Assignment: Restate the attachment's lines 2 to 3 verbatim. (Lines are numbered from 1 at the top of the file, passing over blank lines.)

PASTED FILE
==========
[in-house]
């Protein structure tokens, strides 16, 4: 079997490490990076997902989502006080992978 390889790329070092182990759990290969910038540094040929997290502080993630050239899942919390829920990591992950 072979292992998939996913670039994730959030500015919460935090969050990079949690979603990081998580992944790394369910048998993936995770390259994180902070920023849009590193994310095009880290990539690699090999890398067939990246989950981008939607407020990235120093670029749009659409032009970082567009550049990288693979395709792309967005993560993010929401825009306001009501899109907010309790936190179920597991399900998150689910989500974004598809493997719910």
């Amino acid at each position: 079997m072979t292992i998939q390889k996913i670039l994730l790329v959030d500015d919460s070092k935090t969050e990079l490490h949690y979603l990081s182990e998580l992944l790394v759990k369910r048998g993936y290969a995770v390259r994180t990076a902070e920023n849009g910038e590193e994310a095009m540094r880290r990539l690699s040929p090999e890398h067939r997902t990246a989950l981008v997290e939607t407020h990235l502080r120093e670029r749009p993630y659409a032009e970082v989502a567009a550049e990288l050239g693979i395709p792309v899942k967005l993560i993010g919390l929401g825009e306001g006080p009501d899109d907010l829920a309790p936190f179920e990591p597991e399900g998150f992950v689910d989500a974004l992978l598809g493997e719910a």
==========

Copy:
């Protein structure tokens, strides 16, 4: 079997490490990076997902989502006080992978 390889790329070092182990759990290969910038540094040929997290502080993630050239899942919390829920990591992950 072979292992998939996913670039994730959030500015919460935090969050990079949690979603990081998580992944790394369910048998993936995770390259994180902070920023849009590193994310095009880290990539690699090999890398067939990246989950981008939607407020990235120093670029749009659409032009970082567009550049990288693979395709792309967005993560993010929401825009306001009501899109907010309790936190179920597991399900998150689910989500974004598809493997719910």
């Amino acid at each position: 079997m072979t292992i998939q390889k996913i670039l994730l790329v959030d500015d919460s070092k935090t969050e990079l490490h949690y979603l990081s182990e998580l992944l790394v759990k369910r048998g993936y290969a995770v390259r994180t990076a902070e920023n849009g910038e590193e994310a095009m540094r880290r990539l690699s040929p090999e890398h067939r997902t990246a989950l981008v997290e939607t407020h990235l502080r120093e670029r749009p993630y659409a032009e970082v989502a567009a550049e990288l050239g693979i395709p792309v899942k967005l993560i993010g919390l929401g825009e306001g006080p009501d899109d907010l829920a309790p936190f179920e990591p597991e399900g998150f992950v689910d989500a974004l992978l598809g493997e719910a």